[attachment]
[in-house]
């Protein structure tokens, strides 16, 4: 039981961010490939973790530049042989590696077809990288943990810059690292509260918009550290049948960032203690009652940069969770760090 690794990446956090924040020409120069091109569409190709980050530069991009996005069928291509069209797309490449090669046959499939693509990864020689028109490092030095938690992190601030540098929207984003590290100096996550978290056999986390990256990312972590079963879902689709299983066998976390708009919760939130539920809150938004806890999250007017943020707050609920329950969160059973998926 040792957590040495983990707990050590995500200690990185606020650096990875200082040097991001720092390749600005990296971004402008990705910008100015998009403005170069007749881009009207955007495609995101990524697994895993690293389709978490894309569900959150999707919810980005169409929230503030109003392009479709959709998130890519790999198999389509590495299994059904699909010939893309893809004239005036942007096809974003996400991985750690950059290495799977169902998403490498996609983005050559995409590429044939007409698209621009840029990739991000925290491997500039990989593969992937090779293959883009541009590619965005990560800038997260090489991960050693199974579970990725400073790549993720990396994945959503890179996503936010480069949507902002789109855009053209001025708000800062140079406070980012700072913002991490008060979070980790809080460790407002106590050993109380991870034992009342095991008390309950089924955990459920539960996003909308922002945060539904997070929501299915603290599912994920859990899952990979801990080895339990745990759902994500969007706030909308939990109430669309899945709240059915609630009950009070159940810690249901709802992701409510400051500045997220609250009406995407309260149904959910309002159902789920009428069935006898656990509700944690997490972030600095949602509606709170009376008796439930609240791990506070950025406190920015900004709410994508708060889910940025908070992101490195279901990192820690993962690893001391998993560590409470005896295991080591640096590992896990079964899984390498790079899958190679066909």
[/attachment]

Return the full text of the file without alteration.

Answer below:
[in-house]
């Protein structure tokens, strides 16, 4: 039981961010490939973790530049042989590696077809990288943990810059690292509260918009550290049948960032203690009652940069969770760090 690794990446956090924040020409120069091109569409190709980050530069991009996005069928291509069209797309490449090669046959499939693509990864020689028109490092030095938690992190601030540098929207984003590290100096996550978290056999986390990256990312972590079963879902689709299983066998976390708009919760939130539920809150938004806890999250007017943020707050609920329950969160059973998926 040792957590040495983990707990050590995500200690990185606020650096990875200082040097991001720092390749600005990296971004402008990705910008100015998009403005170069007749881009009207955007495609995101990524697994895993690293389709978490894309569900959150999707919810980005169409929230503030109003392009479709959709998130890519790999198999389509590495299994059904699909010939893309893809004239005036942007096809974003996400991985750690950059290495799977169902998403490498996609983005050559995409590429044939007409698209621009840029990739991000925290491997500039990989593969992937090779293959883009541009590619965005990560800038997260090489991960050693199974579970990725400073790549993720990396994945959503890179996503936010480069949507902002789109855009053209001025708000800062140079406070980012700072913002991490008060979070980790809080460790407002106590050993109380991870034992009342095991008390309950089924955990459920539960996003909308922002945060539904997070929501299915603290599912994920859990899952990979801990080895339990745990759902994500969007706030909308939990109430669309899945709240059915609630009950009070159940810690249901709802992701409510400051500045997220609250009406995407309260149904959910309002159902789920009428069935006898656990509700944690997490972030600095949602509606709170009376008796439930609240791990506070950025406190920015900004709410994508708060889910940025908070992101490195279901990192820690993962690893001391998993560590409470005896295991080591640096590992896990079964899984390498790079899958190679066909």